Ever heard of a pipe-freeze kit? A pipe-freeze kit forms a plug of ice inside a water pipe, allowing a plumber to make repairs without shutting off water. Like water pipes, there are some things that you don't want to shut down to fix.
Rebooting a system to install security updates and patches isn't necessary, but it happens every day in the form of server reboot cycling. Conversely, live patching of an enterprise Linux system flash freezes central processing units (CPUs) to install patches automatically, taking nanoseconds to complete.
1. Huge Differences Exist Between Live Patching And Server Reboot Cycles.
2. Are There Any Advantages to Server Reboot Cycles?
4. It's Also Expensive
5. Live Patching
6. What It Is And What It Isn’t
7. Live Patching Is the Way to Go!
Huge Differences Exist Between Live Patching And Server Reboot Cycles, Mainly In Cost, Time, And Resources
Live patching is a subscription-based service where providers like Canonical and KernelCare drive the entire patch-management process. A subscription of 500 licenses might cost over $10,000 per year. Server reboot cycling relies on a company's internal people and resources, but that doesn't mean it's low cost. Studies show that it costs more than live patching. At a glance, the benefits of live patching are evident, but many companies still use server reboot cycling. Let's explore the reasons why.
Are There Any Advantages to Server Reboot Cycles?
Large organizations equipped with redundant servers, configured load balancers, and bankrolled SLAs have the infrastructure and finances to ensure minimal disruption to their enterprise Linux operations.
There are many disadvantages to using server reboot cycling for patch management.
Critical windows of time are missed. A 2019 study conducted by Ponemon Institute shows that out of 3,000 IT and security professionals, 62 percent attribute a data breach to their enterprise's failure to apply an available patch.
Staffing is also an issue. The study also revealed that only 36 percent feel their enterprise has enough staff to apply patches fast enough.
Negotiating downtime is complicated, frustrating, and requires untold hours of labor.
Finally, pushing components to 100 percent during the power-on self-test (POST) sequence can result in data loss and hardware failure, with startup time being the most problematic part of the Linux reboot process.
It's Also Expensive
Despite the fact that server reboot cycles takes advantage of internal people and resources, it adds significantly to the costs of running a secure enterprise.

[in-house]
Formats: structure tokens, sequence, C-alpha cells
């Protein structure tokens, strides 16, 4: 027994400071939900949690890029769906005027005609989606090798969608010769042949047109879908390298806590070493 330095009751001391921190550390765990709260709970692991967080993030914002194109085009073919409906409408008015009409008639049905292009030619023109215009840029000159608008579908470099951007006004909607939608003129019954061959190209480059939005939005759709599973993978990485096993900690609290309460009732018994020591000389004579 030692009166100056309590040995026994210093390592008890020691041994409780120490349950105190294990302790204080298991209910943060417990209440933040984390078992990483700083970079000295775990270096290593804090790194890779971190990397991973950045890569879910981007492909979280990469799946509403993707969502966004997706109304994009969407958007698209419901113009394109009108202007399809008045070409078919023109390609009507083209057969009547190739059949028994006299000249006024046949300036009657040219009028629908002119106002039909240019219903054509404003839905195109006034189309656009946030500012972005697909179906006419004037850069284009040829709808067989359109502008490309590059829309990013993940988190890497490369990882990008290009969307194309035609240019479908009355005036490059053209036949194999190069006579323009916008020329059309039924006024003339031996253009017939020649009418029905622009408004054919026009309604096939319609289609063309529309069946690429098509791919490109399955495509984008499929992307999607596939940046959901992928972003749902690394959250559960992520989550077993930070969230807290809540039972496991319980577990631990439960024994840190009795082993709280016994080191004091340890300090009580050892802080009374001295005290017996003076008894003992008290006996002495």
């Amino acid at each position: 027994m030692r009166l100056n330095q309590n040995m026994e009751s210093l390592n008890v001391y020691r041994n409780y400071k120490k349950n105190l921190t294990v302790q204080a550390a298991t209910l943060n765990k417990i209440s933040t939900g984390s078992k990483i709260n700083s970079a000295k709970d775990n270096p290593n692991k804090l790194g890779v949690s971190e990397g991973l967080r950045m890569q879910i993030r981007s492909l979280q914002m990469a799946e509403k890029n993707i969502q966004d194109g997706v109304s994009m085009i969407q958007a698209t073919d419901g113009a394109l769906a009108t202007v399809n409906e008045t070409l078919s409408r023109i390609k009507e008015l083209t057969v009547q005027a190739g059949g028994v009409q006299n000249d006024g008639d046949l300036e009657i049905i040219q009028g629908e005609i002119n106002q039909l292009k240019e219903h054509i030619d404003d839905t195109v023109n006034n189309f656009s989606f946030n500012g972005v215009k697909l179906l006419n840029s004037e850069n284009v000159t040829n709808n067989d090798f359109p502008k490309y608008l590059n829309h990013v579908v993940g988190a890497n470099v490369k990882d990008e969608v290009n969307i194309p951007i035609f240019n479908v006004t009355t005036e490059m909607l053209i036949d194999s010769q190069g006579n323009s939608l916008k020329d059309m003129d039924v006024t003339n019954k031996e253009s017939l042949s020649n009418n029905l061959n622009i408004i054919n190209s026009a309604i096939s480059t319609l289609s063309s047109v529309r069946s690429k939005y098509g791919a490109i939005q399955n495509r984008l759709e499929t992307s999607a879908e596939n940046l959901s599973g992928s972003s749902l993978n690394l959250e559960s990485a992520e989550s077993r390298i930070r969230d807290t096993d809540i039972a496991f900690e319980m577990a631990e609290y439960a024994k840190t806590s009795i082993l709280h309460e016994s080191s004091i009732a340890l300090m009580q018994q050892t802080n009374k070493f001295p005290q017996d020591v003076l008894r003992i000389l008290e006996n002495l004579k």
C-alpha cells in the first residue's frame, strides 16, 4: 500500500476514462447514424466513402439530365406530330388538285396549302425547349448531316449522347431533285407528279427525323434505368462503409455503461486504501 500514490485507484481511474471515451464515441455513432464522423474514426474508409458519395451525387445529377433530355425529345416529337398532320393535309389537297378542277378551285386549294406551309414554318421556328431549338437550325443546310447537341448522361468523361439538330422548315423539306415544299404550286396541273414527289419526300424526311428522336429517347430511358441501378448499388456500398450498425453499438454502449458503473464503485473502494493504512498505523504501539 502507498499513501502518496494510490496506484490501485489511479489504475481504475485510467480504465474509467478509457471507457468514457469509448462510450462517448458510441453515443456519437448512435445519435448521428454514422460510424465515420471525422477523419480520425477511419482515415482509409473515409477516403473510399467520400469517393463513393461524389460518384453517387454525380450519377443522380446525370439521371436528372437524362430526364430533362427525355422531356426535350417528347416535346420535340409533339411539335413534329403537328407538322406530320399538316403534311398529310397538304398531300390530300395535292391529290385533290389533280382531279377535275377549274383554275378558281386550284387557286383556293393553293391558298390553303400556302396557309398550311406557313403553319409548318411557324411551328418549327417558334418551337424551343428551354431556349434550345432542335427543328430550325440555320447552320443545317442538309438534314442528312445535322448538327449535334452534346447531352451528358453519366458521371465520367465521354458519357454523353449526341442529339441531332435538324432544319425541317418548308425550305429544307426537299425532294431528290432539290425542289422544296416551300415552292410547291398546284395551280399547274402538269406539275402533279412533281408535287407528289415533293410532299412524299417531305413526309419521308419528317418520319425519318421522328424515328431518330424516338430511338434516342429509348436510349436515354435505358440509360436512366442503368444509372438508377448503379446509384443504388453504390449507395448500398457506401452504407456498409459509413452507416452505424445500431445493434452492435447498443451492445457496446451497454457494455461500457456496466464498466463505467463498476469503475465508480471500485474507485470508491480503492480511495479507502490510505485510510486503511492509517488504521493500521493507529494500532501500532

Reboots disrupt revenue streams, especially on non-redundant systems. Employees' overtime pay for nights and weekends increases costs even more. Repeated, weighty requests for downtime erodes IT's political capital, as they are seen as demanding, negatively affecting approvals for other needs.
Formulas for calculating the annual cost of managing security vulnerabilities through patching, support evidence and case studies that show how as little as 10 patching cycles per year can run costs into the millions. Click here to learn more.
Live patching is the process of deploying patches to a Linux kernel while the server is still running, updating it automatically. It's rebootless and reduces patching tasks by as much as 60 percent.
A 2019 survey sponsored by ServiceNow shows that 70 percent of respondents believe automation is a critical step to improving their organization's patch management, and 80 percent credit automation for their organization's ability to respond to vulnerabilities in less time.
What It Is And What It Isn’t
Live patching ensures a seamless customer experience, and enables continuous access to systems that support productivity, revenue, security, and compliance.
Kernel live patching reduces the risk of data loss, while downtime negotiations, irregular work schedules, and overtime pay go away. Anxiously waiting for the next cycle to patch a known vulnerability becomes a botheration of the past.
The live patching service provider tests patches on their own servers, in their own product security center, like KernelCare's policy to run four tests on patches before releasing them to customers.
System-breaking changes and hardware fixes require downtime and reboots. These events are beyond the scope of live patching.
Live Patching Is the Way to Go!
Linux kernel live patching keeps systems secure without downtime from server reboots. The KernelCare product family is designed to maximize service availability while offering protection from security vulnerabilities, like the infamous Heartbleed. Security updates are painless through the technology and support offered by KernelCare's enterprise Linux tools. So take the next step, contact us today!